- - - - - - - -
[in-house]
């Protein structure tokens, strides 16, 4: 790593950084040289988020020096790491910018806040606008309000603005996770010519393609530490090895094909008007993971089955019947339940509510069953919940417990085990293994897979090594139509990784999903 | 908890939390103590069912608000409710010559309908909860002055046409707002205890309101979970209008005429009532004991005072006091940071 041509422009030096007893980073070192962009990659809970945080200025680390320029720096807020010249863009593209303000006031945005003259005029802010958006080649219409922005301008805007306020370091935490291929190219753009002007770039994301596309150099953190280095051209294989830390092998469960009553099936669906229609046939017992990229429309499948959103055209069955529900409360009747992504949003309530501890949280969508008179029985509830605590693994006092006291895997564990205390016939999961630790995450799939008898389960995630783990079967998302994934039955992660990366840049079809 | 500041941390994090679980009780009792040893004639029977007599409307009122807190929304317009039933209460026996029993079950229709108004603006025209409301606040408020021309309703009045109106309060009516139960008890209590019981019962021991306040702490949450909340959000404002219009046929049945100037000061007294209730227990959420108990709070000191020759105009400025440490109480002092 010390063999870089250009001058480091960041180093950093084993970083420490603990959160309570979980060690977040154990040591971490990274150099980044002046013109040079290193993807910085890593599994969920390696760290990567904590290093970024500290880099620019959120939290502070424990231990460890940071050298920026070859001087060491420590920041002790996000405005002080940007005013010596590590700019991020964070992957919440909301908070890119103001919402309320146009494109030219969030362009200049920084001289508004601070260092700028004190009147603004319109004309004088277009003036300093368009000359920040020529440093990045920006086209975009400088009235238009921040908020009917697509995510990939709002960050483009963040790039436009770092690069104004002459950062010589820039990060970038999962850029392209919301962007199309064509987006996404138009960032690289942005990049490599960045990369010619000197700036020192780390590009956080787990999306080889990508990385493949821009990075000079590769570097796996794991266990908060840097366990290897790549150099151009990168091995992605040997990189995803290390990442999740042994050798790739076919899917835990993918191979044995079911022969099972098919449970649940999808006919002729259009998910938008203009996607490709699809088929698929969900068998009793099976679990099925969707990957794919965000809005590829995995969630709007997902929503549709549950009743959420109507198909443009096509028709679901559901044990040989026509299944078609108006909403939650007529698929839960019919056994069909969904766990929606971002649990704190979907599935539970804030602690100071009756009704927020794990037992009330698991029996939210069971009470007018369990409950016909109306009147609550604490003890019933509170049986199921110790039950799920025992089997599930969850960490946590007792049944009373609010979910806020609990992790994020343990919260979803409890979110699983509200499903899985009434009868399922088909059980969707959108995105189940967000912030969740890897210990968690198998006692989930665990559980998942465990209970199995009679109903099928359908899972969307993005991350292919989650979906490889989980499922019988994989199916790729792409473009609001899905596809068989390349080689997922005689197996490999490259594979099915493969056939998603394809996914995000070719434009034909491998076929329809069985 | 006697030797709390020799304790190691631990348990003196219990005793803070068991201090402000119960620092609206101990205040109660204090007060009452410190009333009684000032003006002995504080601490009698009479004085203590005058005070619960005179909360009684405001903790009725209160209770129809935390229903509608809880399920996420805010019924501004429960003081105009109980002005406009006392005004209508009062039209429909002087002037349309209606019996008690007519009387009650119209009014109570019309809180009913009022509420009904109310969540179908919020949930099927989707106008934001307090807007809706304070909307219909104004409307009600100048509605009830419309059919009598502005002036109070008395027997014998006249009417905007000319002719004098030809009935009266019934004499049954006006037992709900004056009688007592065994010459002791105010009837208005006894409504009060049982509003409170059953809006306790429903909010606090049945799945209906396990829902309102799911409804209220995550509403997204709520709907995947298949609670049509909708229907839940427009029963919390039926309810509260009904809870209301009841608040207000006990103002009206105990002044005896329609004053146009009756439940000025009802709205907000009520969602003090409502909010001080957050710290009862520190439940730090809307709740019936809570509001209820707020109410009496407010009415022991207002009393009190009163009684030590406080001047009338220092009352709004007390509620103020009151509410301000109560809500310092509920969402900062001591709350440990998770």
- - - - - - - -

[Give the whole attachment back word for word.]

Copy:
[in-house]
């Protein structure tokens, strides 16, 4: 790593950084040289988020020096790491910018806040606008309000603005996770010519393609530490090895094909008007993971089955019947339940509510069953919940417990085990293994897979090594139509990784999903 | 908890939390103590069912608000409710010559309908909860002055046409707002205890309101979970209008005429009532004991005072006091940071 041509422009030096007893980073070192962009990659809970945080200025680390320029720096807020010249863009593209303000006031945005003259005029802010958006080649219409922005301008805007306020370091935490291929190219753009002007770039994301596309150099953190280095051209294989830390092998469960009553099936669906229609046939017992990229429309499948959103055209069955529900409360009747992504949003309530501890949280969508008179029985509830605590693994006092006291895997564990205390016939999961630790995450799939008898389960995630783990079967998302994934039955992660990366840049079809 | 500041941390994090679980009780009792040893004639029977007599409307009122807190929304317009039933209460026996029993079950229709108004603006025209409301606040408020021309309703009045109106309060009516139960008890209590019981019962021991306040702490949450909340959000404002219009046929049945100037000061007294209730227990959420108990709070000191020759105009400025440490109480002092 010390063999870089250009001058480091960041180093950093084993970083420490603990959160309570979980060690977040154990040591971490990274150099980044002046013109040079290193993807910085890593599994969920390696760290990567904590290093970024500290880099620019959120939290502070424990231990460890940071050298920026070859001087060491420590920041002790996000405005002080940007005013010596590590700019991020964070992957919440909301908070890119103001919402309320146009494109030219969030362009200049920084001289508004601070260092700028004190009147603004319109004309004088277009003036300093368009000359920040020529440093990045920006086209975009400088009235238009921040908020009917697509995510990939709002960050483009963040790039436009770092690069104004002459950062010589820039990060970038999962850029392209919301962007199309064509987006996404138009960032690289942005990049490599960045990369010619000197700036020192780390590009956080787990999306080889990508990385493949821009990075000079590769570097796996794991266990908060840097366990290897790549150099151009990168091995992605040997990189995803290390990442999740042994050798790739076919899917835990993918191979044995079911022969099972098919449970649940999808006919002729259009998910938008203009996607490709699809088929698929969900068998009793099976679990099925969707990957794919965000809005590829995995969630709007997902929503549709549950009743959420109507198909443009096509028709679901559901044990040989026509299944078609108006909403939650007529698929839960019919056994069909969904766990929606971002649990704190979907599935539970804030602690100071009756009704927020794990037992009330698991029996939210069971009470007018369990409950016909109306009147609550604490003890019933509170049986199921110790039950799920025992089997599930969850960490946590007792049944009373609010979910806020609990992790994020343990919260979803409890979110699983509200499903899985009434009868399922088909059980969707959108995105189940967000912030969740890897210990968690198998006692989930665990559980998942465990209970199995009679109903099928359908899972969307993005991350292919989650979906490889989980499922019988994989199916790729792409473009609001899905596809068989390349080689997922005689197996490999490259594979099915493969056939998603394809996914995000070719434009034909491998076929329809069985 | 006697030797709390020799304790190691631990348990003196219990005793803070068991201090402000119960620092609206101990205040109660204090007060009452410190009333009684000032003006002995504080601490009698009479004085203590005058005070619960005179909360009684405001903790009725209160209770129809935390229903509608809880399920996420805010019924501004429960003081105009109980002005406009006392005004209508009062039209429909002087002037349309209606019996008690007519009387009650119209009014109570019309809180009913009022509420009904109310969540179908919020949930099927989707106008934001307090807007809706304070909307219909104004409307009600100048509605009830419309059919009598502005002036109070008395027997014998006249009417905007000319002719004098030809009935009266019934004499049954006006037992709900004056009688007592065994010459002791105010009837208005006894409504009060049982509003409170059953809006306790429903909010606090049945799945209906396990829902309102799911409804209220995550509403997204709520709907995947298949609670049509909708229907839940427009029963919390039926309810509260009904809870209301009841608040207000006990103002009206105990002044005896329609004053146009009756439940000025009802709205907000009520969602003090409502909010001080957050710290009862520190439940730090809307709740019936809570509001209820707020109410009496407010009415022991207002009393009190009163009684030590406080001047009338220092009352709004007390509620103020009151509410301000109560809500310092509920969402900062001591709350440990998770």